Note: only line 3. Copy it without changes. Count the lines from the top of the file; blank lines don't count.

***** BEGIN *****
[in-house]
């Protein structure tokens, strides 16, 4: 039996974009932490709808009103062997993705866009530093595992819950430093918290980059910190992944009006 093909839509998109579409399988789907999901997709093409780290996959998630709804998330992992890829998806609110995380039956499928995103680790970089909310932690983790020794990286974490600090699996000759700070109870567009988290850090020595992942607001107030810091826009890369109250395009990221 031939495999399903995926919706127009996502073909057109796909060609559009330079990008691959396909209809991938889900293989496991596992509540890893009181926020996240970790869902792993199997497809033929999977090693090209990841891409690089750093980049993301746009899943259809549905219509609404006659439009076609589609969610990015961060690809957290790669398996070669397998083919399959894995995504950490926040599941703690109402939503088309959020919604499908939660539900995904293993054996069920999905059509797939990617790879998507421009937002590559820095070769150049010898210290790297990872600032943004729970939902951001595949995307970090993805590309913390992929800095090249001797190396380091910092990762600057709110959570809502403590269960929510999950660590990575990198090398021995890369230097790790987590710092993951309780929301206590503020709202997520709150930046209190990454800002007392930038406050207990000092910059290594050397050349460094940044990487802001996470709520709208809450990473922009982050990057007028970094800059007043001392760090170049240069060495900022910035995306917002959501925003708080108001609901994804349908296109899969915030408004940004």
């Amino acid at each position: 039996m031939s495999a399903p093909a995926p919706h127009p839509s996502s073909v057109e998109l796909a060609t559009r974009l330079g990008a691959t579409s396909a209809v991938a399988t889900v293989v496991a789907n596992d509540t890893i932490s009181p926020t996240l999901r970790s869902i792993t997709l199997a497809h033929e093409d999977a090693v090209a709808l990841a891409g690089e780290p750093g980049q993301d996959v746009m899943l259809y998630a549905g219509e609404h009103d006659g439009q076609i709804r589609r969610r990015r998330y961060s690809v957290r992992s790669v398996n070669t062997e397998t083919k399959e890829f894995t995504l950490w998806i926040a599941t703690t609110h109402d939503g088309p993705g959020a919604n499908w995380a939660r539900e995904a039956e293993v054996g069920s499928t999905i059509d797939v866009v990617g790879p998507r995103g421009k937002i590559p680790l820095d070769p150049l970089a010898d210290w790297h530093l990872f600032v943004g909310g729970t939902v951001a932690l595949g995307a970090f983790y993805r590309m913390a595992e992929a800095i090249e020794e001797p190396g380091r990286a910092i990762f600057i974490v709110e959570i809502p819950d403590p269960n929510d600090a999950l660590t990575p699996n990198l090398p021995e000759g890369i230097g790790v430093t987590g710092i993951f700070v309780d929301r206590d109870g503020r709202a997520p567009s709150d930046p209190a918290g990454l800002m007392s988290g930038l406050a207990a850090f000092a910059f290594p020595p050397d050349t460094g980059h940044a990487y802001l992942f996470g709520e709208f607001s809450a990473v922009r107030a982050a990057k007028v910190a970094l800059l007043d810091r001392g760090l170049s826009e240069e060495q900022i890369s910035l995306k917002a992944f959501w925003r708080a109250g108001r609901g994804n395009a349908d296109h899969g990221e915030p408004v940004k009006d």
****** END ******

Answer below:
């Amino acid at each position: 039996m031939s495999a399903p093909a995926p919706h127009p839509s996502s073909v057109e998109l796909a060609t559009r974009l330079g990008a691959t579409s396909a209809v991938a399988t889900v293989v496991a789907n596992d509540t890893i932490s009181p926020t996240l999901r970790s869902i792993t997709l199997a497809h033929e093409d999977a090693v090209a709808l990841a891409g690089e780290p750093g980049q993301d996959v746009m899943l259809y998630a549905g219509e609404h009103d006659g439009q076609i709804r589609r969610r990015r998330y961060s690809v957290r992992s790669v398996n070669t062997e397998t083919k399959e890829f894995t995504l950490w998806i926040a599941t703690t609110h109402d939503g088309p993705g959020a919604n499908w995380a939660r539900e995904a039956e293993v054996g069920s499928t999905i059509d797939v866009v990617g790879p998507r995103g421009k937002i590559p680790l820095d070769p150049l970089a010898d210290w790297h530093l990872f600032v943004g909310g729970t939902v951001a932690l595949g995307a970090f983790y993805r590309m913390a595992e992929a800095i090249e020794e001797p190396g380091r990286a910092i990762f600057i974490v709110e959570i809502p819950d403590p269960n929510d600090a999950l660590t990575p699996n990198l090398p021995e000759g890369i230097g790790v430093t987590g710092i993951f700070v309780d929301r206590d109870g503020r709202a997520p567009s709150d930046p209190a918290g990454l800002m007392s988290g930038l406050a207990a850090f000092a910059f290594p020595p050397d050349t460094g980059h940044a990487y802001l992942f996470g709520e709208f607001s809450a990473v922009r107030a982050a990057k007028v910190a970094l800059l007043d810091r001392g760090l170049s826009e240069e060495q900022i890369s910035l995306k917002a992944f959501w925003r708080a109250g108001r609901g994804n395009a349908d296109h899969g990221e915030p408004v940004k009006d």